Polk County’s Mental Health Court’s first graduation had only two graduates, but it was one of the most hopeful of a season full of such events.
Not just for the two men who completed the program, Kelly Fields and Anthony Brown, or the eight others enrolled, but for all people who could get caught in a cycle of mental illness and the criminal justice system.
As Friday’s keynote speaker Sen. Brian Boquist said, this is path forward. For Polk County, and other counties in the state that have similar programs, its new path — one that is overdue.
With a comprehensive solution to mental health care still being drafted or debated at the legislative level, local communities have to take matters into their own hands.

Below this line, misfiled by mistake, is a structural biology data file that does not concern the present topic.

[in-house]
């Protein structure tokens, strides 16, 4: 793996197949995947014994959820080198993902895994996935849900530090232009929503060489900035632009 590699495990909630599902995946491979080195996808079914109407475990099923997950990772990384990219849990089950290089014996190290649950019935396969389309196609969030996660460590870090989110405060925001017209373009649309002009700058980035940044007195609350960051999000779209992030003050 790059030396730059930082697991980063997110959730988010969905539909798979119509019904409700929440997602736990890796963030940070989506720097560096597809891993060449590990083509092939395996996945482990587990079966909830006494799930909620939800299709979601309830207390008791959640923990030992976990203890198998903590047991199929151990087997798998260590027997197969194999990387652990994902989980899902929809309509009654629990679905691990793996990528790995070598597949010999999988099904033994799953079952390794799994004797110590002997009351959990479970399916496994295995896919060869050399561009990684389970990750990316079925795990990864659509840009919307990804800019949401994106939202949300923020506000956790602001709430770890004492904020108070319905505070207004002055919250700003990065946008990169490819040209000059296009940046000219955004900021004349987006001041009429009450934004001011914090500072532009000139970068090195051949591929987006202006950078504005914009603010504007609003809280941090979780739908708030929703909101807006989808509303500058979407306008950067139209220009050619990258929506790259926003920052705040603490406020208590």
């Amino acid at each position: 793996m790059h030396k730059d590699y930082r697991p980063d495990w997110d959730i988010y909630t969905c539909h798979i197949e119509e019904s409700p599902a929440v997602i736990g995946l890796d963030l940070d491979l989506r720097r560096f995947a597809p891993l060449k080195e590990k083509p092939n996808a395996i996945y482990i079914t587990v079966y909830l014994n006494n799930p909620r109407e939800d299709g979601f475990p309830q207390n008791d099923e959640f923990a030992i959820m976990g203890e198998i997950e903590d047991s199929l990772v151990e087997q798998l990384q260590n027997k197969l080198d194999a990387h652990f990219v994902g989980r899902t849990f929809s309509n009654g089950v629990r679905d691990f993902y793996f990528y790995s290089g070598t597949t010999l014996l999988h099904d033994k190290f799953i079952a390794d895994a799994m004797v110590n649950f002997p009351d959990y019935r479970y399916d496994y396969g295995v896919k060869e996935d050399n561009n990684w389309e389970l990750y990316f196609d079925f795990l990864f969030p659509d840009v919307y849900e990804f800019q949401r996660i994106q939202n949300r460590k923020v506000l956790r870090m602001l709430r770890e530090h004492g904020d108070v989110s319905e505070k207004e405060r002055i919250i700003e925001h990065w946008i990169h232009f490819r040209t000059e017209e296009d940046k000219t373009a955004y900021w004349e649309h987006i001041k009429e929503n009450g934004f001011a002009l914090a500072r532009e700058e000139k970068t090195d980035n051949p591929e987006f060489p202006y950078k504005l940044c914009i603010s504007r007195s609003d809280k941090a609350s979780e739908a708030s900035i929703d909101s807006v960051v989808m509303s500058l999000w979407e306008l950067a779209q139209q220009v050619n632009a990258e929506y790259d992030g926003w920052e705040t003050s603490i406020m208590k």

What Polk County has started is commendable.
Mental Health Court, or Friday Court — named after the day it’s held each week — isn’t easy, nor should it be.
It requires a strong commitment on behalf of the participants. They pay consequences for breaking rules, which can include spending time in jail.
In turn for making those strides to better their lives, participants work with a dedicated team that wants to see them succeed. That may not be something participants experienced not in the court system before — people who care deeply about them and their future.
Before this program started in 2016, the Polk County Jail ended up being a treatment center for those suffering with mental illness who also committed crimes. It wasn’t equipped to serve that purpose.
With this program — and others in the county — jail workers are no longer asked to handle something they are not trained for.
And for participants, Friday Court represents hope.